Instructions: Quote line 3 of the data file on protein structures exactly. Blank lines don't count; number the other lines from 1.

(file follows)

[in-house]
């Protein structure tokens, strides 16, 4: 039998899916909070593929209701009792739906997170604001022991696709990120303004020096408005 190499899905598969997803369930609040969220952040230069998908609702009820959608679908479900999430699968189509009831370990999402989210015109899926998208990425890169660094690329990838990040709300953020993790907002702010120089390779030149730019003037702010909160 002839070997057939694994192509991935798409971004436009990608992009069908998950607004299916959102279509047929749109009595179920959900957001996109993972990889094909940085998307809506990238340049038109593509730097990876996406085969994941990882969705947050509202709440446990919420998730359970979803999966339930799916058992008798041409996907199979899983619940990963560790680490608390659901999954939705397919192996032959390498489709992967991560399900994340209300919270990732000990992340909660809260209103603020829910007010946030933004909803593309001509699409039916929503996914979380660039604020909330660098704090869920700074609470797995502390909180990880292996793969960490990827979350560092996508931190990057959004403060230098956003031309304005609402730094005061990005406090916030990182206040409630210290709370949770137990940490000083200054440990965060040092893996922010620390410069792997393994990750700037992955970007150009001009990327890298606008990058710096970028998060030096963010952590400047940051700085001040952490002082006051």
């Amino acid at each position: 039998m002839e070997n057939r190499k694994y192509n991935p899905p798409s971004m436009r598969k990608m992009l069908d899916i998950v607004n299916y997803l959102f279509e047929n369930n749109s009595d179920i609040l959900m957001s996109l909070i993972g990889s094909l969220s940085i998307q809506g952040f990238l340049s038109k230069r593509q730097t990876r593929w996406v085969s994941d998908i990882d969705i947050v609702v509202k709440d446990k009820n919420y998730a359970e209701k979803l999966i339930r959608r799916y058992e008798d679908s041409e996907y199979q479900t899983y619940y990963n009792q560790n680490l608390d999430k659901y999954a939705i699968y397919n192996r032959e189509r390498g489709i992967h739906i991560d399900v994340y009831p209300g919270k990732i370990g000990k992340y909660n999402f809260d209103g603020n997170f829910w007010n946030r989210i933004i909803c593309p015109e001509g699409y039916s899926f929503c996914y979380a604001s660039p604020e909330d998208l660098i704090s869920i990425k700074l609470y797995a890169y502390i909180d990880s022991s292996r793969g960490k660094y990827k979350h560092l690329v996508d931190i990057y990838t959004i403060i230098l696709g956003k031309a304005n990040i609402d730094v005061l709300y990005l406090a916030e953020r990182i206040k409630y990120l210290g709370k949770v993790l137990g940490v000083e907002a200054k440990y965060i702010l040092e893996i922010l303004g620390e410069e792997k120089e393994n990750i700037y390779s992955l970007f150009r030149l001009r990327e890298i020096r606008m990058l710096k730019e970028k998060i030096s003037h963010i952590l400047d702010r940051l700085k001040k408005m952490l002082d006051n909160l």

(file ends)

């Amino acid at each position: 039998m002839e070997n057939r190499k694994y192509n991935p899905p798409s971004m436009r598969k990608m992009l069908d899916i998950v607004n299916y997803l959102f279509e047929n369930n749109s009595d179920i609040l959900m957001s996109l909070i993972g990889s094909l969220s940085i998307q809506g952040f990238l340049s038109k230069r593509q730097t990876r593929w996406v085969s994941d998908i990882d969705i947050v609702v509202k709440d446990k009820n919420y998730a359970e209701k979803l999966i339930r959608r799916y058992e008798d679908s041409e996907y199979q479900t899983y619940y990963n009792q560790n680490l608390d999430k659901y999954a939705i699968y397919n192996r032959e189509r390498g489709i992967h739906i991560d399900v994340y009831p209300g919270k990732i370990g000990k992340y909660n999402f809260d209103g603020n997170f829910w007010n946030r989210i933004i909803c593309p015109e001509g699409y039916s899926f929503c996914y979380a604001s660039p604020e909330d998208l660098i704090s869920i990425k700074l609470y797995a890169y502390i909180d990880s022991s292996r793969g960490k660094y990827k979350h560092l690329v996508d931190i990057y990838t959004i403060i230098l696709g956003k031309a304005n990040i609402d730094v005061l709300y990005l406090a916030e953020r990182i206040k409630y990120l210290g709370k949770v993790l137990g940490v000083e907002a200054k440990y965060i702010l040092e893996i922010l303004g620390e410069e792997k120089e393994n990750i700037y390779s992955l970007f150009r030149l001009r990327e890298i020096r606008m990058l710096k730019e970028k998060i030096s003037h963010i952590l400047d702010r940051l700085k001040k408005m952490l002082d006051n909160l």